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Re: misunderstandings about benzodiazepines Alan

Posted by Elizabeth on July 30, 2001, at 16:30:28

In reply to Re: misunderstandings about benzodiazepines Elizabeth, posted by Alan on July 29, 2001, at 18:21:43

> Yes, elizabeth. Those articles would be most informative if you can provide links or relevant passages to treat anxiety or panic disorders.

OK. You can get loads of references with a cursory Medline search. Here's what a current mainstream textbook (_American Psychiatric Association Textbook of Psychopharmacology_, Schatzberg & Nemeroff eds. 1998) has to say:

"The controversy surrounding benzodiazepine administration and potential abuse or addiction in routine patient use is generally not supported by the available scientific evidence. (See Shader and Greenblatt 1993 [1] for an excellent review of this complex area.) In a large community study of long-term alprazolam users, Romach and colleagues (1992) [2] found that dosage did not escalate over prolonged use and that most patients used the benzodiazepines as prescribed. In fact, if deviations occurred, it was generally that a patient took less than the prescribed dosage. This area has been more controversial than warranted in part because of confusion over the meanings of addiction, dependence, and abuse. Recent efforts to clear up this confusion, especially differentiating abused from withdrawal symptom liability, have been helpful (Ballenger 1993 [3]; Linsen et al. 1995 [4]; N.S. Miller 1995 [5]; N.S. Miller et al. 1995 [6]).

"... Numerous groups, including some medical professionals, have perpetuated the idea that if benzodiazepines are used long term, patients become `addicted' to the benzodiazepines, implying that they will abuse them or have an extreme withdrawal syndrome when the medication is discontinued. Actually, what occurs with benzodiazepines is similar to the effects of other medications used for long-term treatment of a medical and/or psychiatric condition and can be compared to what happens when a patient's cardiovascular medication (e.g., propranolol, methyldopa) is suddenly discontinued (Garbus et al. 1979 [7]). In essence, the body goes through an adaptational process to the drug, and if medication is discontinued too abruptly, the patient can have withdrawal symptoms. The patient may also experience a transient recurrence of anxiety symptoms at levels more intense than those experienced before treatment; this is called rebound. The patient may also experience a return of symptoms that were present before treatment (relapse). However, if dosage is adjusted and gradually titrated downward, and if patients and their families are educated about what to expect during the discontinuation process, most patients can manage the transient withdrawal symptoms without much difficulty (see Ballenger et al. 1993 [8] and Shader and Greenblatt 1993 [1] for review), this area remains somewhat controversial (Ashton 1995 [9]; Lader 1995 [10] [note that these are both by British authors])."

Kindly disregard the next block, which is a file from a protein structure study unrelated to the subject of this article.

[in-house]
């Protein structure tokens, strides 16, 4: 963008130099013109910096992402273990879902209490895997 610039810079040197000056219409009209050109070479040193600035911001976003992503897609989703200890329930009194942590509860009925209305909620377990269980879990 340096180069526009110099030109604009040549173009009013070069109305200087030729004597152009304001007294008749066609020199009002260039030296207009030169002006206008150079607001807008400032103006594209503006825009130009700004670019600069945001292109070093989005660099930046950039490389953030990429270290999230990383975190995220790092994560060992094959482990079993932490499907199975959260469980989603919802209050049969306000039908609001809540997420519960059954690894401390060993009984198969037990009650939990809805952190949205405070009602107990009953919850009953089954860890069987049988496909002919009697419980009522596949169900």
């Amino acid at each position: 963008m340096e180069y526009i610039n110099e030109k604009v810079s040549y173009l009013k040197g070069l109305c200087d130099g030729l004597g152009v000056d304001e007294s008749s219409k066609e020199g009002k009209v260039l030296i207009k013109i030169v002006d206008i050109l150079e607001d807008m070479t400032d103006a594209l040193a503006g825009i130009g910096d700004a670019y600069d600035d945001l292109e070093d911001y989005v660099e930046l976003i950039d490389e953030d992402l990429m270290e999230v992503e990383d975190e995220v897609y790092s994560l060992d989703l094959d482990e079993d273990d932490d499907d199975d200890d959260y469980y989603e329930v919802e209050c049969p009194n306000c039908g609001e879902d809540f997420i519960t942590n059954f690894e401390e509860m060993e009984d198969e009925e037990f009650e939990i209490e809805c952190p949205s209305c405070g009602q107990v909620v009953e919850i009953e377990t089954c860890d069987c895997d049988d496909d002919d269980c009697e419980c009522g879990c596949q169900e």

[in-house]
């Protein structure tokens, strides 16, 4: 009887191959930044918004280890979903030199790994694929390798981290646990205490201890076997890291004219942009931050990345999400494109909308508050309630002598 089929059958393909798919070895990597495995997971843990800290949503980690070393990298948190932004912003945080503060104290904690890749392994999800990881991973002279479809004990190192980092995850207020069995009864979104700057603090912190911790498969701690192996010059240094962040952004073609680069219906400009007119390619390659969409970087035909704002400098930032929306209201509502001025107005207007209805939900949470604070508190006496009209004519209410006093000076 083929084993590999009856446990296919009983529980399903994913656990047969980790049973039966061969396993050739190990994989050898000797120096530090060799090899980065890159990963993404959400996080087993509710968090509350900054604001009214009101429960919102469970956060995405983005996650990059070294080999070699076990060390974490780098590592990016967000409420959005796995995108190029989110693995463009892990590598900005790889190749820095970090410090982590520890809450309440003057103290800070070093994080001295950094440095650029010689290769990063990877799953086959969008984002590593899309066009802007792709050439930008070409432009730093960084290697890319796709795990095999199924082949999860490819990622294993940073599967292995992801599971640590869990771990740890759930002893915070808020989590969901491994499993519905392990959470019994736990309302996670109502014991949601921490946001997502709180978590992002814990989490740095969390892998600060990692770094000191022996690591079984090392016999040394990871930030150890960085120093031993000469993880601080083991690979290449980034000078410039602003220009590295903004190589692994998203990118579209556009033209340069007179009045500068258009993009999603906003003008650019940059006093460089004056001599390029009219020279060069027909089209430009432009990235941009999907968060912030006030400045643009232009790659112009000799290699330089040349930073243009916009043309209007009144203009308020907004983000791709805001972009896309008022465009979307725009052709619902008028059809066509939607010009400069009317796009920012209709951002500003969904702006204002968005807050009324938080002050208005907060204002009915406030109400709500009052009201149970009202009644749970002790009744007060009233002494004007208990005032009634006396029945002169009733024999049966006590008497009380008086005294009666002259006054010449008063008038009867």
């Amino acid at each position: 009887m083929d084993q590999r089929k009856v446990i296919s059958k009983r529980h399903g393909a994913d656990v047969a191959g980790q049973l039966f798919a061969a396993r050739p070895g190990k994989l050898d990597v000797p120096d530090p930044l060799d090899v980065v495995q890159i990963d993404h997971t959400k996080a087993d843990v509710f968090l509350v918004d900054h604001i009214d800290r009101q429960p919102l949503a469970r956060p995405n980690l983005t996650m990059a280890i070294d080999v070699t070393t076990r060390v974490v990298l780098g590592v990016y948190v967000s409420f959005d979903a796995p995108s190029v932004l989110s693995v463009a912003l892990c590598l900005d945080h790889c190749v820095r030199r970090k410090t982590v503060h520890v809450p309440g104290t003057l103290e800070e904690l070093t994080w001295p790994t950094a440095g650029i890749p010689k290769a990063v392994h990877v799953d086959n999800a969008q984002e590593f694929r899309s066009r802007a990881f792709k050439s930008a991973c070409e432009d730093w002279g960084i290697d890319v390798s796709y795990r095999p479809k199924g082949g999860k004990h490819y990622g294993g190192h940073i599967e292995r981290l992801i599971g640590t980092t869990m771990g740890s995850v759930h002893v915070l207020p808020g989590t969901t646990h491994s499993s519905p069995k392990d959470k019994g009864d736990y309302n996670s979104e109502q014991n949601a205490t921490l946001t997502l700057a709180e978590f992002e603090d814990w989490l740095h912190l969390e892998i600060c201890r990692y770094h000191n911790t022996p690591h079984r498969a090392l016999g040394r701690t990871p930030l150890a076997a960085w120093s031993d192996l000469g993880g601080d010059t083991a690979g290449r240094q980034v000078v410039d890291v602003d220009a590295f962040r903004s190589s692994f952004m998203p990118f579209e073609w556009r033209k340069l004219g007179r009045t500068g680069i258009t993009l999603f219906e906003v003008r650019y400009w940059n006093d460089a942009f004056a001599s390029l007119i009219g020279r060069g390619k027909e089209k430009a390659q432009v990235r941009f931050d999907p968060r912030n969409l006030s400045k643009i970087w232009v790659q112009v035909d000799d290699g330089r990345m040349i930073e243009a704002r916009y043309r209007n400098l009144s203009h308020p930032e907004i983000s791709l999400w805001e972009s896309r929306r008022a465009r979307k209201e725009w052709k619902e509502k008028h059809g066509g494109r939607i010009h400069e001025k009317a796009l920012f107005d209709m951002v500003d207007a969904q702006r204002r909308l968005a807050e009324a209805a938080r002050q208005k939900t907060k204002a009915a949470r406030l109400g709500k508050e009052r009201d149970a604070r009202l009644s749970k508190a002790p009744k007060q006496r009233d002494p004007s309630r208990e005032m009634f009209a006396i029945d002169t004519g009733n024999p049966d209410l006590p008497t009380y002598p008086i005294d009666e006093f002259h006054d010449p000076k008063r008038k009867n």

1. Shader RI, Greenblatt DJ: Use of benzodiazepines in anxiety disorders. N Engl J Med 328:1398-1405, 1993.

2. Romach MK, Somer GR, Sobell LC, et al.: Characteristics of long-term alprazolam users in the community. J Clin Psychopharmacol 12:316-332, 1992.

3. Here, the citation is ambiguous (there is no reference listed that matches the citation). It could be one of the following:
Ballenger JC, Fyer AJ: Examining criteria for panic disorder. Hosp Community Psychiatry 44:226-228, 1993
Ballenger JC: Long-term pharmacologic treatment of panic disorder. J Clin Psychiatry 52:18-23, 1991.
Ballenger JC, Pecknold J, Rickels K, et al.: Medication discontinuation in panic disorder. J Clin Psychiatry 54 (10 suppl):15-21, 1993.

4. Linsen SM, Zitman JG, Breteler MHM: Defining benzodiazepine dependence: the confusion persists. European Psychiatry 10:306-311, 1995.

5. Miller NS: Liability and efficacy from long-term use of benzodiazepines: documentation and interpretation. Psychiatric Annals 25:166-173, 1995.

6. Miller NS, Gold MS, Stennie K: Benzodiazepines: the dissociation of addiction from pharmacological dependence/withdrawal. Psychiatric Annals 25:149-152, 1995.

7. Garbus SB, Weber MS, Priest RT, et al.: The abrupt discontinuation of antihypertensive treatment. J Clin Pharmacol 19:476-486, 1979.